Not so fast, Secretary Kemp

UPDATE: Icarus and I have a little dispute about the particular law referenced here and whether or not it allows for an independent candidate to qualify before a special primary is called.  Her majesty Karen Handel didn’t think so: when Joe Carter backed out in 2008, Karen Handel issued her proclamation of special primary on June 25th.  By my reading of the calendar, independent qualifying didn’t end that year until June 27th (three Friday’s before the primary election).  So when it happened to a Republican, they didn’t wait to make sure no independents qualified, they immediately sough action to remedy the potential problem of having an election with no candidates.  So either Karen Handel was playing fast and loose with the law or Brian Kemp is. /

Payback’s a bitch, and for once in this state it’s the Democrats turn.

A little refresher course.  In 2008, Sen. Joe Carter (SD – 13) was the only candidate to qualify for re-election to the state Senate in either party.  About 2 months later, a position for Superior Court judge became available and Sen. Carter decided to withdraw/resign and throw his hat into that ring.

What did Sec. Karen Handel’s office decide?  They decided to re-open qualifying for Republicans ONLY.  According to her Press release:

“The Special Primary for the Republican nomination will be held on Tuesday, August 5, 2008.  Since no Democratic candidate qualified for Senate District 13, there was no Democratic primary for this seat. Accordingly, the Special Primary will be held only for the Republican nomination as provided for in the law.”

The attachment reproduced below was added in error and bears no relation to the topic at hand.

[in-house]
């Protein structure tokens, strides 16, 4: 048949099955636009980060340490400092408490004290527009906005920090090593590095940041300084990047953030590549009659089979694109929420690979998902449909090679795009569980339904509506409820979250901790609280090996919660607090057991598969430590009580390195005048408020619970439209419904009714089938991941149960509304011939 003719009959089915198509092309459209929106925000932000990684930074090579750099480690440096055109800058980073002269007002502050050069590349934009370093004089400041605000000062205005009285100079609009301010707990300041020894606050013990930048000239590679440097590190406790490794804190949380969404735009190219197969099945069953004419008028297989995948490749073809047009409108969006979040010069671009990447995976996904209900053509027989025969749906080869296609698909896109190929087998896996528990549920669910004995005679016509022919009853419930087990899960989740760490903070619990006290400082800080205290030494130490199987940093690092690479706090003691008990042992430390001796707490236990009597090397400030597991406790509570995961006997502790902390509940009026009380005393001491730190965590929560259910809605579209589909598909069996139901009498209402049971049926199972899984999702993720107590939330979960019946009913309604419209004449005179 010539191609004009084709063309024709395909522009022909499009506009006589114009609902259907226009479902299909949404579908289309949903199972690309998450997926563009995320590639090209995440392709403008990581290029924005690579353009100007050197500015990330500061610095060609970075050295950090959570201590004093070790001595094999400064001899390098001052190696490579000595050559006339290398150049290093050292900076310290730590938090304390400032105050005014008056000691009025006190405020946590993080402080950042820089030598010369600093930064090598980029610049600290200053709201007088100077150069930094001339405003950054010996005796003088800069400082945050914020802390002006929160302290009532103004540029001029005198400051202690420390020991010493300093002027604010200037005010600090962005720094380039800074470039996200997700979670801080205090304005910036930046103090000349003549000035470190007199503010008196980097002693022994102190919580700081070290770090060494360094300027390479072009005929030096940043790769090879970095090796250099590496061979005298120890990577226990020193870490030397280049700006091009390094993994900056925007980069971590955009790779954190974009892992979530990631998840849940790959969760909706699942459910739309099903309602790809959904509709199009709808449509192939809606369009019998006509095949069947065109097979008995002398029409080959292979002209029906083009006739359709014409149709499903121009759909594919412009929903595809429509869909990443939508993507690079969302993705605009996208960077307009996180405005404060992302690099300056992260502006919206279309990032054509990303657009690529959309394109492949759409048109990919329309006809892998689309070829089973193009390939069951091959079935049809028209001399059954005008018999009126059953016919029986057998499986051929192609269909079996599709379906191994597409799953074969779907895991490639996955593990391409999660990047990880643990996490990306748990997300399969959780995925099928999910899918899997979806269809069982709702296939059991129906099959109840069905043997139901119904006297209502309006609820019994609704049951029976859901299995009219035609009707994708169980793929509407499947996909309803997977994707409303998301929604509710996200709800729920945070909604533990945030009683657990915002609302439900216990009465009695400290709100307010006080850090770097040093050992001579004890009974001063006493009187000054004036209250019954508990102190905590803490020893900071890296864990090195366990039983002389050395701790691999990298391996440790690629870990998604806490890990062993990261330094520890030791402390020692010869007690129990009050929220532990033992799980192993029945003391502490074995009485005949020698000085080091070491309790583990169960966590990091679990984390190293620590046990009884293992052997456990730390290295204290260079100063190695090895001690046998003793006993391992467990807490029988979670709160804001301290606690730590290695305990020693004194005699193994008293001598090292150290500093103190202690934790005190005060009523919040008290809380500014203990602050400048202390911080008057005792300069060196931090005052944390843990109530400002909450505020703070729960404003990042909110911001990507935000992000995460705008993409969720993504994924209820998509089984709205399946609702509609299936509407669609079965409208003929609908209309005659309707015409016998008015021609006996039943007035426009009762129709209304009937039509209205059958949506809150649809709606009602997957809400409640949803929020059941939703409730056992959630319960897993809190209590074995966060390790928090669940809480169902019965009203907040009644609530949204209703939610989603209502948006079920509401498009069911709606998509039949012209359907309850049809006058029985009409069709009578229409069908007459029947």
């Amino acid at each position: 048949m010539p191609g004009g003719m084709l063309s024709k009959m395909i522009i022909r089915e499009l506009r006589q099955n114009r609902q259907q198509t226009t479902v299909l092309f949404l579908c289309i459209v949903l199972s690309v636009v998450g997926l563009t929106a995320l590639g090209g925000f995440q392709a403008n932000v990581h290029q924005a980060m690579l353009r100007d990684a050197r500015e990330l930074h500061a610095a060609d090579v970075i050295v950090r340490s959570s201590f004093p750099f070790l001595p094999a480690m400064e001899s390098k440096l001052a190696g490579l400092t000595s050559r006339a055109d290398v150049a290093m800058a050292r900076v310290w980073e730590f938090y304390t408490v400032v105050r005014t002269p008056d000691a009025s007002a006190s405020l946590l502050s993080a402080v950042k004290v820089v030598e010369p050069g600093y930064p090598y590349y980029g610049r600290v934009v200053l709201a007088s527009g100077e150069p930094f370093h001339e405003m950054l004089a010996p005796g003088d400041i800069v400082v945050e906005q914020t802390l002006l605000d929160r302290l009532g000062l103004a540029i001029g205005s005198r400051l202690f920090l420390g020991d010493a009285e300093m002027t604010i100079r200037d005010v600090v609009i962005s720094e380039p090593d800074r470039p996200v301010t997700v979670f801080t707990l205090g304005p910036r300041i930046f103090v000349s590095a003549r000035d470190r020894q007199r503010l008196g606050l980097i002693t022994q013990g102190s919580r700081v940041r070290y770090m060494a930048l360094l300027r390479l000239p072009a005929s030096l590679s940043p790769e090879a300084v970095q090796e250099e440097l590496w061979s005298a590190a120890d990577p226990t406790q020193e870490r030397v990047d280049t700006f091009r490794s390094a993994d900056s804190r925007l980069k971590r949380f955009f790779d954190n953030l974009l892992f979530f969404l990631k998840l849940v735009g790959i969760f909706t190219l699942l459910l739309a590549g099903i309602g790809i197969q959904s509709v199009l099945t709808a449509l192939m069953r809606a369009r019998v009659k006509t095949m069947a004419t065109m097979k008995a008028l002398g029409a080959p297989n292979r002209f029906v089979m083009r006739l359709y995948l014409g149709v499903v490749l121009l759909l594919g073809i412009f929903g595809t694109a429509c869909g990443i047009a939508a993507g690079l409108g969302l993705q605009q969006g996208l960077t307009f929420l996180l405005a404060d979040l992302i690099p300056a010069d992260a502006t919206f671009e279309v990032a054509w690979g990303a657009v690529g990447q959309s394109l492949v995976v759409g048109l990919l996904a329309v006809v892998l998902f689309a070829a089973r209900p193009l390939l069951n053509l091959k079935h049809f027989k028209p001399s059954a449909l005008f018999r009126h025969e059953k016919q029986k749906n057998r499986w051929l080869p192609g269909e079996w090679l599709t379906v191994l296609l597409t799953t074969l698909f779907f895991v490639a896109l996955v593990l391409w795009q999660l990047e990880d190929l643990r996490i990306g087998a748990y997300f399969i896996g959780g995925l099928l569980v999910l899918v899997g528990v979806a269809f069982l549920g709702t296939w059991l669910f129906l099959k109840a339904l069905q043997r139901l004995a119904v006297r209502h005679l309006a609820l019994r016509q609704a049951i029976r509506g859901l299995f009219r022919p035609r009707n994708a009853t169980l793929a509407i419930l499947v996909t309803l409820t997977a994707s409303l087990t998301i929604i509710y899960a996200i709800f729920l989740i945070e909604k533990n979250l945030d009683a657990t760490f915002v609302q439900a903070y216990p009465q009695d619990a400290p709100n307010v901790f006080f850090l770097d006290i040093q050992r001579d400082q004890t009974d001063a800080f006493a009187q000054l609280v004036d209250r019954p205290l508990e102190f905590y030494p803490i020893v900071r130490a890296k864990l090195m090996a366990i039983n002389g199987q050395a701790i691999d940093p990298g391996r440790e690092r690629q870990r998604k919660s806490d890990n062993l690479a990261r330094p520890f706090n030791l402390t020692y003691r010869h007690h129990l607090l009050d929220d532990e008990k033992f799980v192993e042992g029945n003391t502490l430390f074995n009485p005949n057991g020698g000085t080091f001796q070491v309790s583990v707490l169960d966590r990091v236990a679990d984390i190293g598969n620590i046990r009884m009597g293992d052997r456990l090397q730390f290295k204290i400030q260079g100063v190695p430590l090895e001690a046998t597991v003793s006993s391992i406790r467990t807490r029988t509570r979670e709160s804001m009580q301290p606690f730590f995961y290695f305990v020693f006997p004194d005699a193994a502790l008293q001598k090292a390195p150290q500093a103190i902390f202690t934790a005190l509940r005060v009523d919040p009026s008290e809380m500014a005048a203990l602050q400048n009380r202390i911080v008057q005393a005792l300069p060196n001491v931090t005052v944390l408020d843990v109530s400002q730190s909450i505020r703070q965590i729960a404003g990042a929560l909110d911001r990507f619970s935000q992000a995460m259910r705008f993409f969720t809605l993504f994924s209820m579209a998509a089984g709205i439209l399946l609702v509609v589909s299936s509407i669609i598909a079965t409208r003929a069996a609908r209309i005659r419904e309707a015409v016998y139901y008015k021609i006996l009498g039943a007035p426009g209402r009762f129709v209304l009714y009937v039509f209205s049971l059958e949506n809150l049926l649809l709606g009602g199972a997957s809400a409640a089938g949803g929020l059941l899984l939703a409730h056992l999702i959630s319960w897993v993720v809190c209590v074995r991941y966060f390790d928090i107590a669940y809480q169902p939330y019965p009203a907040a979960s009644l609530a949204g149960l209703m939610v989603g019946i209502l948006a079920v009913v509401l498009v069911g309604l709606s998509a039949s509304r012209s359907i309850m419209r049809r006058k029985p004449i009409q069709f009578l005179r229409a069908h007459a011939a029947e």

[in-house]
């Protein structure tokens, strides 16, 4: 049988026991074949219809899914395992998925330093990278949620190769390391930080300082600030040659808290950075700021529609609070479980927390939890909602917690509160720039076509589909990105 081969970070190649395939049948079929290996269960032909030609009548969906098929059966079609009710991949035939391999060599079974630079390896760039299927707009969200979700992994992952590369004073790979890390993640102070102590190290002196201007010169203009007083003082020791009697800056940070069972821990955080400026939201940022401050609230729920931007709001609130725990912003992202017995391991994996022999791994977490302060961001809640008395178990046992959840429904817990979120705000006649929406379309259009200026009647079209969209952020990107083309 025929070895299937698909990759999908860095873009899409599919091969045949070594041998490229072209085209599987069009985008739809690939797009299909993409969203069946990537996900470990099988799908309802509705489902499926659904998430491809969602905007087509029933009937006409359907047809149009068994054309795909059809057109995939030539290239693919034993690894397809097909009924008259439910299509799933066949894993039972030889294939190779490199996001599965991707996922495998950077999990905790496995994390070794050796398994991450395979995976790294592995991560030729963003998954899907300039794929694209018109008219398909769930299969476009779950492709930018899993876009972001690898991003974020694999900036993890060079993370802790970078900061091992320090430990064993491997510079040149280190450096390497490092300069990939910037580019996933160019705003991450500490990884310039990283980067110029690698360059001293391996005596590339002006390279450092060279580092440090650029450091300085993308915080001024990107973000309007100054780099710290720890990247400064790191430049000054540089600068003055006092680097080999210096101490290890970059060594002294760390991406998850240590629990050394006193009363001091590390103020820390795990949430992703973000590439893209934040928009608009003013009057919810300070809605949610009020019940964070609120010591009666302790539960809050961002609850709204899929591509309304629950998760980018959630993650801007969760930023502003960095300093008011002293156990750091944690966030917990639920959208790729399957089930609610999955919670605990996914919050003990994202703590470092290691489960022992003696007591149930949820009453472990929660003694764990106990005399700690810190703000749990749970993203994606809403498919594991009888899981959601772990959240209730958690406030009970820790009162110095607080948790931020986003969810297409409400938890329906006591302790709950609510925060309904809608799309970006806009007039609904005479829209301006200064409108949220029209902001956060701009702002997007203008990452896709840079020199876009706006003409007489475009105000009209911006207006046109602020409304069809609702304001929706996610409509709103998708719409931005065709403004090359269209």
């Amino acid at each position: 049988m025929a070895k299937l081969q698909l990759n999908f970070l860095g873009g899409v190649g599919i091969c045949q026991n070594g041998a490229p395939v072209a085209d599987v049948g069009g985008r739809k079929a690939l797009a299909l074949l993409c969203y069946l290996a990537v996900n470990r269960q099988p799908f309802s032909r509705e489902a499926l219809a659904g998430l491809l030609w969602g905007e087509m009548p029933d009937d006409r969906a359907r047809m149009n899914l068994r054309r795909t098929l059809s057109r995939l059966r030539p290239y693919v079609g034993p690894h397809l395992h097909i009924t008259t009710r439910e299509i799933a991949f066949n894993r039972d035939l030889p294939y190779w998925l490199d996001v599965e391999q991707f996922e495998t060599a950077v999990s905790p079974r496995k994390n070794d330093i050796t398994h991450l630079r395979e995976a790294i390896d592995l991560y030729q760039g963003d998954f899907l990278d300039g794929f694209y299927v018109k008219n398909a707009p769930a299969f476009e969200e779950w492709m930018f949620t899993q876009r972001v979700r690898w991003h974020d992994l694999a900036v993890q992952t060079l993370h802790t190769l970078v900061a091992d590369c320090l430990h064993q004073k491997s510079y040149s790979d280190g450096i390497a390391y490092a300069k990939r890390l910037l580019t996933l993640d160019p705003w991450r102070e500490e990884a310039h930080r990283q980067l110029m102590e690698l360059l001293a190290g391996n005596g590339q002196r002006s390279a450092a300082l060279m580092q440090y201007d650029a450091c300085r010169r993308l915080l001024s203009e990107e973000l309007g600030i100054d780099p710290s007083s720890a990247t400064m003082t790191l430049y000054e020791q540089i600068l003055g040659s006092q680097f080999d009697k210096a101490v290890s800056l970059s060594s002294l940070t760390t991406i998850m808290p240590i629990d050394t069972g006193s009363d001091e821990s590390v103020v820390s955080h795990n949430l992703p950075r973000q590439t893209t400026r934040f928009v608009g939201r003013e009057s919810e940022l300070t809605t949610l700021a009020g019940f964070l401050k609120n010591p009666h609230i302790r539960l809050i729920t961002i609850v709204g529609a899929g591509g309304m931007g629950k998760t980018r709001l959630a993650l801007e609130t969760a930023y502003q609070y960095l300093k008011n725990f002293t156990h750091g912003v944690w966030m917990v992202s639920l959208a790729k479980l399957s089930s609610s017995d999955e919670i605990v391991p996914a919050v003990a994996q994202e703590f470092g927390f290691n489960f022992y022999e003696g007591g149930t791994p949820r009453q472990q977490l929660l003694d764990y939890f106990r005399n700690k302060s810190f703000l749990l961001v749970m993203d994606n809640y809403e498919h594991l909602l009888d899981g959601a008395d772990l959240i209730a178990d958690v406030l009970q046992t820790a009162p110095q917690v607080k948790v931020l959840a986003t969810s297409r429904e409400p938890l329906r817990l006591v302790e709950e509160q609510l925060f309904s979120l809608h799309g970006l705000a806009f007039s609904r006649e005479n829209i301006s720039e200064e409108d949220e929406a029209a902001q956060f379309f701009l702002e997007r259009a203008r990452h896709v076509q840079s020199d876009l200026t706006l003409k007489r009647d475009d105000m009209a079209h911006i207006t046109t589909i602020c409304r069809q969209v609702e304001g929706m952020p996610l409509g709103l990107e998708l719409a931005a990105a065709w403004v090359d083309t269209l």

Now, let me go on record as saying this is a terrible way to do things, and Democrats were opposed in 2008.  What it allows is for a popular incumbent like Levitas (or Joe Carter before him) to sign up for one more time, not get any opposition from the other side in a swing seat, and then step out once qualifying closes to allow only his party to nominate a new guy.  The legislature should change the law on this so that in the future popular incumbents in swing seats or safe seats can’t handpick (or let the party) their successor.

But to my friends in the party that likes to remind people “rule of law”, the law is the law and Secretary Kemp needs to do the right thing and follow the tradition that his predecessor charted.

47 comments

  1. Here is the text of the release from 2008:
    For Immediate Release
    June 25, 2008FFI CONTACT: MATT CARROTHERS
    DIRECTOR OF MEDIA RELATIONS
    404-656-4269

    Candidates with qualifying inquiries should contact
    the Elections Division at 404-656-2871

    Secretary of State Handel Announces Candidate Qualifying Process for State Senate District 13

    Atlanta – Georgia Secretary of State Karen Handel announced today that she will call a Special Primary to fill the Republican nomination for state Senate District 13 pursuant to O.C.G.A. § 21-2-504(a), upon the withdrawal of state Senator Joseph Carter.

    The Secretary of State’s Elections Division received Mr. Carter’s affidavit of withdrawal as a candidate in state Senate District 13. Because of the timing of the withdrawal, Mr. Carter’s name will appear on the ballot for in-person and absentee ballot voting in the General Primary. Elections officials in Ben Hill, Crisp, Irwin, Lee, Tift, Turner, Wilcox and Worth counties will post notifications in precincts within state Senate District 13 notifying voters of Mr. Carter’s withdrawal. Any votes cast for Mr. Carter will not be counted.